SEOUL, South Korea—In an all-cash deal, DL Chemical Co. Ltd. is acquiring materials firm Kraton Corp. for $2.5 billion.
Houston-based Kraton is a maker of styrenic block copolymers, pine-based biomaterials and related products, DL of South Korea previously was known as Daelim Industrial Co. Ltd.
The sale price represents a 50 percent premium to Kraton's trading value in early July. Under terms of the deal, Kraton stockholders will receive $46.50 in cash for each share of Kraton common stock.
"Following an extensive review of a wide-range of strategic alternatives … Kraton's Board has determined that the sale of Kraton to DL Chemical is in the best interest of Kraton stockholders," Kraton CEO and President Kevin Fogarty said in a Sept. 27 news release.
He added that Kraton officials "believe DL Chemical has the industry presence and resources to continue to support the growth of Kraton's business on a global scale."
Kraton Chairman Dan Smith said in the release that the deal "marks the culmination of the strategic review process for Kraton, resulting in a transaction that we believe provides significant value for Kraton stockholders."
As Daelim, DL bought Kraton's Cariflex-brand isoprene rubber business for $530 million in late 2019.
"After acquiring (Cariflex) last year, we have successfully integrated that business within the DL Group," said Sang Woo Kim, vice chairman and CEO of DL Chemical. "We also have been highly interested in Kraton's specialty polymer and bio-based chemical business, and this combination will allow us to provide our customers with a wider range of innovative products."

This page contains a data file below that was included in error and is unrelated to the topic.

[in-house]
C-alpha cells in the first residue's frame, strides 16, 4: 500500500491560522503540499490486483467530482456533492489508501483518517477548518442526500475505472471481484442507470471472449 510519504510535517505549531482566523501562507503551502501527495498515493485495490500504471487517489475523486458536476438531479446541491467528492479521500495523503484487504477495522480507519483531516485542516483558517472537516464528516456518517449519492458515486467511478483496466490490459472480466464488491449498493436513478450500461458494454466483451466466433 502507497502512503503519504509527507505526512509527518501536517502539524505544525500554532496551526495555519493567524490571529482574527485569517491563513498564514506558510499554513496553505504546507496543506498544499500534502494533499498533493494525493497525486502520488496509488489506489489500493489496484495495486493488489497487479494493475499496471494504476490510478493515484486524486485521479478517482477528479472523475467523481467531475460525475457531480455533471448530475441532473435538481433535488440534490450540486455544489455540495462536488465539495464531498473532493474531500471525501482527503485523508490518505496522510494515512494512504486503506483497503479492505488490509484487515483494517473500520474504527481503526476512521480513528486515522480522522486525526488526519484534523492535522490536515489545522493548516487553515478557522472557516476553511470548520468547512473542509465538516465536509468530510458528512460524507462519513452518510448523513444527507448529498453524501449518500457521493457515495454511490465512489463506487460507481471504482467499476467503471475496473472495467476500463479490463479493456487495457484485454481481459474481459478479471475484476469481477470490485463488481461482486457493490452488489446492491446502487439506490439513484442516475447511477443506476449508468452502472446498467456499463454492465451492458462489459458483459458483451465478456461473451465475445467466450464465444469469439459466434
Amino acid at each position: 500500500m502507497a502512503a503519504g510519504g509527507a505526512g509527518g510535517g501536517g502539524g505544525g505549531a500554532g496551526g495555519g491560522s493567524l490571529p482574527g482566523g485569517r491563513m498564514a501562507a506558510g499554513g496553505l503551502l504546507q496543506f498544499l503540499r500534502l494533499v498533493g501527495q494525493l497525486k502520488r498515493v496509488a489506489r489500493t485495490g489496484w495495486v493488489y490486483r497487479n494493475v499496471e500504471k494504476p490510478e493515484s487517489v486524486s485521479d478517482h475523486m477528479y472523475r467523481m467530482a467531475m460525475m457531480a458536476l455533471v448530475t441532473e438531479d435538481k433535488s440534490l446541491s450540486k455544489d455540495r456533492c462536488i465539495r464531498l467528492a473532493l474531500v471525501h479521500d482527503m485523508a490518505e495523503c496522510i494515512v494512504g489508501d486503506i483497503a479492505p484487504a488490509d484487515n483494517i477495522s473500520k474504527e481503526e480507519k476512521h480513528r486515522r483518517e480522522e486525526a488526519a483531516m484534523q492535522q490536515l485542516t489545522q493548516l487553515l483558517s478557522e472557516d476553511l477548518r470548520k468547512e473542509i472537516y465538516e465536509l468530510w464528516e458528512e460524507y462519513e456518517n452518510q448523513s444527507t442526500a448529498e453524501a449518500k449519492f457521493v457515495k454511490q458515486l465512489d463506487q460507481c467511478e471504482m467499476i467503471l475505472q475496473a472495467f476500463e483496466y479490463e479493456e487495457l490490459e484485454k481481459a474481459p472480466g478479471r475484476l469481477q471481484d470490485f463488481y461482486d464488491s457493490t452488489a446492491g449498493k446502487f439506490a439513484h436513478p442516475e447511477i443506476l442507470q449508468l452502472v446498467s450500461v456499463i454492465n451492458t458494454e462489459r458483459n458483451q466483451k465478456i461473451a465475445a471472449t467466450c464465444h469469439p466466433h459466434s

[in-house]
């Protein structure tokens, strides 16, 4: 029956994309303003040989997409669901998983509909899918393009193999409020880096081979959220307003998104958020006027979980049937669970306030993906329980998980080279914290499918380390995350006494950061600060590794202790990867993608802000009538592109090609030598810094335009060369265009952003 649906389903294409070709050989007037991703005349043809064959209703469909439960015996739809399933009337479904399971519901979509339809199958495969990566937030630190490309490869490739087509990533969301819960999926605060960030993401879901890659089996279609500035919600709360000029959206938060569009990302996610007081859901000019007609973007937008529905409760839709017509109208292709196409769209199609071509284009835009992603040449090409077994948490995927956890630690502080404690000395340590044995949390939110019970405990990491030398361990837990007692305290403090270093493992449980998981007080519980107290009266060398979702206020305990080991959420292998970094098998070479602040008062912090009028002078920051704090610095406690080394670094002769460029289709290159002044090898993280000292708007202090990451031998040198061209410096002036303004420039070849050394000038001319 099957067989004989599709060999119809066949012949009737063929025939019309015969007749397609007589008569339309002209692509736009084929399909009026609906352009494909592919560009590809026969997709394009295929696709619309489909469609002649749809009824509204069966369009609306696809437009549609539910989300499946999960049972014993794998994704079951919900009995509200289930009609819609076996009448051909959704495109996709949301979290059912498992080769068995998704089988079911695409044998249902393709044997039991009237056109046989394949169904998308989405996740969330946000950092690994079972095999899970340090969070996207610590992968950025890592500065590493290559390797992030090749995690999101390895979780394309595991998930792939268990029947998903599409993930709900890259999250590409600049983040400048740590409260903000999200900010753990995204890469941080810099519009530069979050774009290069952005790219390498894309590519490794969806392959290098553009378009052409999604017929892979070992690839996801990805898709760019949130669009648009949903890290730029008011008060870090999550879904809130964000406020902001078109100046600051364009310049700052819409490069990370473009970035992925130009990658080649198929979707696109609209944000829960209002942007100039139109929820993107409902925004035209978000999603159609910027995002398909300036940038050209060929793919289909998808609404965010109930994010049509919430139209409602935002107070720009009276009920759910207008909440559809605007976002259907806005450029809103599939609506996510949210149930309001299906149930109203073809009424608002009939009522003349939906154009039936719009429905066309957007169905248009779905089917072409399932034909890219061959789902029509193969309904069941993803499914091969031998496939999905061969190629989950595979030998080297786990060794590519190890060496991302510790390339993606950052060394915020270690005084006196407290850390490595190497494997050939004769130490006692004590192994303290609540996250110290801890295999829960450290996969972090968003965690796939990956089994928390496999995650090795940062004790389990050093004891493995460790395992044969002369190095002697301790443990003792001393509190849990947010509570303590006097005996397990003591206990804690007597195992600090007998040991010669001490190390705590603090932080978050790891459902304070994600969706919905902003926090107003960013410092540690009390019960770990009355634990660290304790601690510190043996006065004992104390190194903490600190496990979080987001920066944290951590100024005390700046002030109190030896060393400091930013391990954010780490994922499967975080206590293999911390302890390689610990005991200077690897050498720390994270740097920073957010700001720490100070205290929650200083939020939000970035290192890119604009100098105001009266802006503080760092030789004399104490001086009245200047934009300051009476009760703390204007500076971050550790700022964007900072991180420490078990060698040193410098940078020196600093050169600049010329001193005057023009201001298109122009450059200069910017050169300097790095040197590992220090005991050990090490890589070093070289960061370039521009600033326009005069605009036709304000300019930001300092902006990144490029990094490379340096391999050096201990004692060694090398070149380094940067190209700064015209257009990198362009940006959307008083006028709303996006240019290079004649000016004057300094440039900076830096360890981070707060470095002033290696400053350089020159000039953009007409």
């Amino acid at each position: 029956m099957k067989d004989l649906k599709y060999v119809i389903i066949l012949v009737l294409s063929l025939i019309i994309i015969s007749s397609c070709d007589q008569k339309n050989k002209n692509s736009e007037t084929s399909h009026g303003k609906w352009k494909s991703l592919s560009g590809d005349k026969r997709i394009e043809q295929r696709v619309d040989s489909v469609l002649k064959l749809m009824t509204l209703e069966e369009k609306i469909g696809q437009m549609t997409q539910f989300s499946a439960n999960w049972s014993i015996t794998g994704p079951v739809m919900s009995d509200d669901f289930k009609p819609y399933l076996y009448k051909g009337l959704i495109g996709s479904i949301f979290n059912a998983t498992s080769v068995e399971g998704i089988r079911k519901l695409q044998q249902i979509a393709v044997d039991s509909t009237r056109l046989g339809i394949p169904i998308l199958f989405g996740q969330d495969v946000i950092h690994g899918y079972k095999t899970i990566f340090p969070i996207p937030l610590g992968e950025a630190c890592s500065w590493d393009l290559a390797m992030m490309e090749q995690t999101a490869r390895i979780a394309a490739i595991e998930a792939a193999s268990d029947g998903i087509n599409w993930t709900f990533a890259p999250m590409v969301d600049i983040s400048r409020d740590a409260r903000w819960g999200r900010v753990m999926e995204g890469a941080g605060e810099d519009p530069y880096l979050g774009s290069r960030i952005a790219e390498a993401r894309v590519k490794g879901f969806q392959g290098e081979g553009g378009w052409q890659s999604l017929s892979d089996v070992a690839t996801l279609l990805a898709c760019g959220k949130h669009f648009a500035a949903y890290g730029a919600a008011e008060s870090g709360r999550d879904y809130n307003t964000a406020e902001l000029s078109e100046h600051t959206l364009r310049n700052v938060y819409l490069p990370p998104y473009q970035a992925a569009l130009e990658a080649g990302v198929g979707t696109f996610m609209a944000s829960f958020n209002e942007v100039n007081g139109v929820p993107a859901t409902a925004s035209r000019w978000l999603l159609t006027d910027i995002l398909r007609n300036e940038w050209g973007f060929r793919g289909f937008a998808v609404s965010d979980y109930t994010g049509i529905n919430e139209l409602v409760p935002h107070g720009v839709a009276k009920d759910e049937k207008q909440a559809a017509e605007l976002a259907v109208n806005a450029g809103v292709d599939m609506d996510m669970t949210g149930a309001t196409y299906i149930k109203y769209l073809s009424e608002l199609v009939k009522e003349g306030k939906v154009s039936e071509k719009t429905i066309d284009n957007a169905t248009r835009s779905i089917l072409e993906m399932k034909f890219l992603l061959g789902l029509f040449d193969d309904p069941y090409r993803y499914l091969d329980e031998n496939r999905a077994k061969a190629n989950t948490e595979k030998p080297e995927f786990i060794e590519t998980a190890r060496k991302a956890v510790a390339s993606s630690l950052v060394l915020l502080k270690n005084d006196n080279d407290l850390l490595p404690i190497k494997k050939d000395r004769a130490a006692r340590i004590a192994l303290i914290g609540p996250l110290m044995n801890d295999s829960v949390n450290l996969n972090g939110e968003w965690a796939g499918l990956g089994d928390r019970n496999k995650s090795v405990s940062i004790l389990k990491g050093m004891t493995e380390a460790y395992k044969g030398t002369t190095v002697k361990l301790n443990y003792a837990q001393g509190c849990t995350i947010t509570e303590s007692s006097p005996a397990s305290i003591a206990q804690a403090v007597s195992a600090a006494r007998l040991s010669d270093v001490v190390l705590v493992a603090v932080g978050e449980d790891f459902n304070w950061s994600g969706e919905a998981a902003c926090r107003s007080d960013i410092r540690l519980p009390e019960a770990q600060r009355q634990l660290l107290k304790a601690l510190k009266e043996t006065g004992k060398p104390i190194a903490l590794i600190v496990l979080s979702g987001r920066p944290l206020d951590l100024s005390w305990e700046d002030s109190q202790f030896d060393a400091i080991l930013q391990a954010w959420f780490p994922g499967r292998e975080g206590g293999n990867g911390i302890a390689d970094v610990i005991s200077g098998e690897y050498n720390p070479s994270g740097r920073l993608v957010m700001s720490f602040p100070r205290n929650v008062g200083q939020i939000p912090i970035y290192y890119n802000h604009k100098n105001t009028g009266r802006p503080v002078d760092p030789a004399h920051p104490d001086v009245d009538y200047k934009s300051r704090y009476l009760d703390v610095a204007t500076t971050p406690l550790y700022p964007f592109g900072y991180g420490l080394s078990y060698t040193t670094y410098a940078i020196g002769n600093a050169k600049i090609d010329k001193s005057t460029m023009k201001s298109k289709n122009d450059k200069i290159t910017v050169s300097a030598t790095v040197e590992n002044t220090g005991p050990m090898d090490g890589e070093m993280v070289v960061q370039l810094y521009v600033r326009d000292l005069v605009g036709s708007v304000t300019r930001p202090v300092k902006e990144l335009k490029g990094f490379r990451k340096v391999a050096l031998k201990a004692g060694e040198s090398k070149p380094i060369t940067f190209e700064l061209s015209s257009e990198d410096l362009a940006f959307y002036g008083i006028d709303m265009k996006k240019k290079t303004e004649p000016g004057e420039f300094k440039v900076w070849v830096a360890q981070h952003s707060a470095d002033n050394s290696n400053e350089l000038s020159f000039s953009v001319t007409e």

DL is a market leader in polybutylene, with annual production capacity of more than 400 million pounds. The firm also makes specialty polyethylene resins and oligomers.
Industry consultant Robert Eller said that driving forces such as seeking global reach and entry into high-growth markets are present in the DL-Kraton deal.
"It's not unusual for a petrochemical company to have ownership of a TPE supplier," said Eller, president of Robert Eller Associates L.L.C. in Akron, Ohio. Companies such as DL "are present in a broad range of markets, appliances for example, beyond their petrochemical base," he added.
SBCs "have entered a broad range of markets and applications, but it's too early to label it a mature technology," Eller said.
"And then we come to very attractive offers at high multiples of stock price that essentially force public companies to present the offering to stockholders, especially if there are raw material or market synergies and opportunities to achieve scale as in the case of Kraton," he added.
Kraton posted sales of almost $1.6 billion in 2020. On Wall Street, Kraton's per-share stock price began 2021 near $29 but was around $45.40 in early trading Sept. 28 for an increase of more than 55 percent.